No sooner were these labours brought to a close than the Poet began to seek new subjects for his Muse. Lady Hesketh proposed to him the Mediterranean Sea; but with the instinct of a man who knows his own powers and their

limits, he at once decided that this was a topic not within his range. He listened more kindly to the suggestion of Mr. Buchanan, a neighbouring clergyman, that he should write on 'The Four Ages'; namely, the infancy, youth, manhood, and old age of man: but he left behind him no more than a brief fragment of an extensive projected poem' on this theme. He advanced further in a poem on Yardley Oak, a subject of his own selection, which he began in 1791; and which, had he continued it, would have been in every way worthy of his fame. It is the judgment of Southey, that Cowper 'never bestowed more labour on any of his compositions than he did upon the commencement of this, nor did he ever labour more successfully.' And Mr. Hayley describes it as 'one of the richest and most highly finished pieces of versification that ever did honour to the fertile genius' of its author. Unfortunately this poem was laid aside in favour of a project of Johnson's; which was, to bring out a magnificent edition of Milton, with illustrations by Fuseli, and with Cowper for editor. Notwithstanding all his ardent admiration of Milton, Cowper could not get on with this work. He found it easy indeed to translate the Latin and Italian poems of his great master; but the labour of annotation was irksome to him. The attempt proved abortive: but out of it grew Cowper's acquaintance with Hayley. That amiable man and (in his own day) popular poet was himself engaged by another publisher, to superintend an edition of Milton. He wrote to Cowper to disclaim all idea of rivalry with him; and this graceful introduction of himself speedily led to a strong mutual regard and attachment.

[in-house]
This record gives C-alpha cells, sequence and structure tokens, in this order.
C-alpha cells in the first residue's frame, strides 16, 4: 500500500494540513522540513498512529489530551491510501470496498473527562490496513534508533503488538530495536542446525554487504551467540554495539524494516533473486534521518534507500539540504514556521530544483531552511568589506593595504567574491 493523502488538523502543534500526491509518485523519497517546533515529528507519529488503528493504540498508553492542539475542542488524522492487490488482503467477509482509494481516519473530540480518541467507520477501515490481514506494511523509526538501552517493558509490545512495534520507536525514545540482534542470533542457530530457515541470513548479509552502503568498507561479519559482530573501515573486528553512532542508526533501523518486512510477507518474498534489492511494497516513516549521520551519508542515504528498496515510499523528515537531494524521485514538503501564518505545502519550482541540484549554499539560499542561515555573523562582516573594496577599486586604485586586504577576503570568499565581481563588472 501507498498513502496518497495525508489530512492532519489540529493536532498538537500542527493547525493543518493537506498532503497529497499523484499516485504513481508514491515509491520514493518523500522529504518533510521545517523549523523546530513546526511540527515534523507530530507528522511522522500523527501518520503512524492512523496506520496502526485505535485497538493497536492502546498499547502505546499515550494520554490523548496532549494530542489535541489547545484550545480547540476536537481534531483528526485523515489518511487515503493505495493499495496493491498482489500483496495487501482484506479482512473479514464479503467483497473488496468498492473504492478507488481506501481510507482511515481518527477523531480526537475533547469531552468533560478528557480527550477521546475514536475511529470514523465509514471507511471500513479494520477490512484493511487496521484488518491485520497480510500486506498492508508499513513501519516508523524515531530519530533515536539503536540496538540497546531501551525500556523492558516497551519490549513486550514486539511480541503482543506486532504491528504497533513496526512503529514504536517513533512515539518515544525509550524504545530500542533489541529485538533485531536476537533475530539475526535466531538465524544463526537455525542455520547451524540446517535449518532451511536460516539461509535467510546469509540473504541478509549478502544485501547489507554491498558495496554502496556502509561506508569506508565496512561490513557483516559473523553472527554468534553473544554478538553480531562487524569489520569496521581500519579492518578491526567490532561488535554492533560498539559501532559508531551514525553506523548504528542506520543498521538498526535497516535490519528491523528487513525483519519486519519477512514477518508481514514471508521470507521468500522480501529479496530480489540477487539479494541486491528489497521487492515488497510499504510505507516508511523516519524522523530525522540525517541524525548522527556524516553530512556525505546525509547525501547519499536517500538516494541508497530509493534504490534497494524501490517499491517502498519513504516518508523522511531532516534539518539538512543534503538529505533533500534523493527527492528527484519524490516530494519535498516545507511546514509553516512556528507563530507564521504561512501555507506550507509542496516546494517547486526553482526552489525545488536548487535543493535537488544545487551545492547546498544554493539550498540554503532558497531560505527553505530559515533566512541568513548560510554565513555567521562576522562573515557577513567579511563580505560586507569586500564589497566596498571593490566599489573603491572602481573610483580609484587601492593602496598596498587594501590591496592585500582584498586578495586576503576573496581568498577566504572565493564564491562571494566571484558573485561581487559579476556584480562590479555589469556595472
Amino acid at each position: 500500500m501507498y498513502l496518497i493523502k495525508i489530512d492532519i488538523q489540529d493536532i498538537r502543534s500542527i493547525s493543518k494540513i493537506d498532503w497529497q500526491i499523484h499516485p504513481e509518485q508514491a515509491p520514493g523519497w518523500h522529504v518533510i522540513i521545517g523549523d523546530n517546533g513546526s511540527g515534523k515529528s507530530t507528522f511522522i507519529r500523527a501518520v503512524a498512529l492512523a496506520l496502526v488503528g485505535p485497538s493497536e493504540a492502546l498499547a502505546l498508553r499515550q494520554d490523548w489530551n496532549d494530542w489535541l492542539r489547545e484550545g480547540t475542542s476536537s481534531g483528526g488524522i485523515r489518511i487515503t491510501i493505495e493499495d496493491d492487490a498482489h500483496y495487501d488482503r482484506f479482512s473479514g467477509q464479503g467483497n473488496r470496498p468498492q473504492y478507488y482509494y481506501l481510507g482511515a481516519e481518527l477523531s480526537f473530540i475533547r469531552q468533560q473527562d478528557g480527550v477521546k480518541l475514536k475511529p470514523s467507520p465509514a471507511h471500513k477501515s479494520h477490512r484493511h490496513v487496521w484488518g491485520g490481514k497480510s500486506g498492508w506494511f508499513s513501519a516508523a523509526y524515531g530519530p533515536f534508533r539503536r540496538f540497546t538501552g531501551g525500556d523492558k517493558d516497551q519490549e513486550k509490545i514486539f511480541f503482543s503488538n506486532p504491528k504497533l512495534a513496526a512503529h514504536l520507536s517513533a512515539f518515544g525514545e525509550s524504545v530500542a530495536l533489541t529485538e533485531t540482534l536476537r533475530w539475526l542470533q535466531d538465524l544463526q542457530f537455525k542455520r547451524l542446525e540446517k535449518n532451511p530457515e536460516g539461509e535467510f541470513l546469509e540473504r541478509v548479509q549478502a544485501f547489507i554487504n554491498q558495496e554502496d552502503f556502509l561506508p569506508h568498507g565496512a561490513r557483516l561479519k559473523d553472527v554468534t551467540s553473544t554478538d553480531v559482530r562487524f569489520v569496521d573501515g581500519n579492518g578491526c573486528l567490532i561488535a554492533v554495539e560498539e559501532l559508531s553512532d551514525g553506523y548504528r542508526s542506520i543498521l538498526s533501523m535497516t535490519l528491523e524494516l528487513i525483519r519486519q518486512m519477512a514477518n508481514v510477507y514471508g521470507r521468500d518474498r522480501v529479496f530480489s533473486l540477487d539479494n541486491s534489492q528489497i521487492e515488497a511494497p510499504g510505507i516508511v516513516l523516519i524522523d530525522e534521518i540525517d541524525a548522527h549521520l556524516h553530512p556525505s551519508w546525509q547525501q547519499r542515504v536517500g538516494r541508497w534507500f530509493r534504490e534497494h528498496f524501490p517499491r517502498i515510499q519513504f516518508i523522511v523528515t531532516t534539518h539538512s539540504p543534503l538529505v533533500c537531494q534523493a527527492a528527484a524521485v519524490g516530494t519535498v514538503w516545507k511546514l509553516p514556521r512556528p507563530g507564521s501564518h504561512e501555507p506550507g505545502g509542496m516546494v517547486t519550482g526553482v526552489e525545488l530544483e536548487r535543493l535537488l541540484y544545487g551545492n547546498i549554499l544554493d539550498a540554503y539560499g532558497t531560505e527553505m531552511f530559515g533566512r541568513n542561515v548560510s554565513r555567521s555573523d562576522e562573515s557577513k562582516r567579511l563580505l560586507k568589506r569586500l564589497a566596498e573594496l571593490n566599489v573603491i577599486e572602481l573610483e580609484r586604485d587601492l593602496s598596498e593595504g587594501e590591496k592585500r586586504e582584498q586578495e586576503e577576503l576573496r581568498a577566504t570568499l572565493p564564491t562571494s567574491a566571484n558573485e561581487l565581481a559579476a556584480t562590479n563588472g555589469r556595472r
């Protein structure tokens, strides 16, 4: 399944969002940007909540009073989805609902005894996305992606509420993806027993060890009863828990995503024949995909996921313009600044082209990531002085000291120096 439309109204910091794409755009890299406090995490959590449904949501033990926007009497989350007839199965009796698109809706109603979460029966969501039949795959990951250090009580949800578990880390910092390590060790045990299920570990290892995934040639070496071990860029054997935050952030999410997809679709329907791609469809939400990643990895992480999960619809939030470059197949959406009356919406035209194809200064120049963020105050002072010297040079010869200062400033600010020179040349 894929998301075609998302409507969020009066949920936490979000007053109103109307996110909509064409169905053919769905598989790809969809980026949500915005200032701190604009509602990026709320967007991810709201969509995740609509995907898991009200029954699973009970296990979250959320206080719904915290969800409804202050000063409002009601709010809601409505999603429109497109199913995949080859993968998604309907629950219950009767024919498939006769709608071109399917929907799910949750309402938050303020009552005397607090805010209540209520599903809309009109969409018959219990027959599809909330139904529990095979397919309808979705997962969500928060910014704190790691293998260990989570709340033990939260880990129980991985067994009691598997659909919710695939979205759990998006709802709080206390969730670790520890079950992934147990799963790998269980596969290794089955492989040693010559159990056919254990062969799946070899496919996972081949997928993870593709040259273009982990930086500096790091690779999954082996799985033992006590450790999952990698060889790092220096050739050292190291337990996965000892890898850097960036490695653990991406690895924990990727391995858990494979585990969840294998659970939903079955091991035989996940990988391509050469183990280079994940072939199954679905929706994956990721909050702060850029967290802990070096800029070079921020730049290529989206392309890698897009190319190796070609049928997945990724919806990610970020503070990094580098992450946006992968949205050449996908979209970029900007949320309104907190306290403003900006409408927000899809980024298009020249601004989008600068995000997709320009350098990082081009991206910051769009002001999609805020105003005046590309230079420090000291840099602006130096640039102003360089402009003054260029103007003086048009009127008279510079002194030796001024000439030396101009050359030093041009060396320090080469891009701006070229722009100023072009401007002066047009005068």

The autumn of 1791 was the last season of hilarity for Cowper. Lady Hesketh was staying at the Lodge, and at Weston House was Miss Stapleton (the 'Catharina' of his song), soon to become Mrs. George Courtenay. But all gladness of heart fled when, in the month of December, Mrs. Unwin was seized with paralysis. It is true that the attack was a slight one, nor did it last long: and in May, 1792, Weston was enlivened by a visit from Hayley. He had not been there many days, when Mrs. Unwin was prostrated by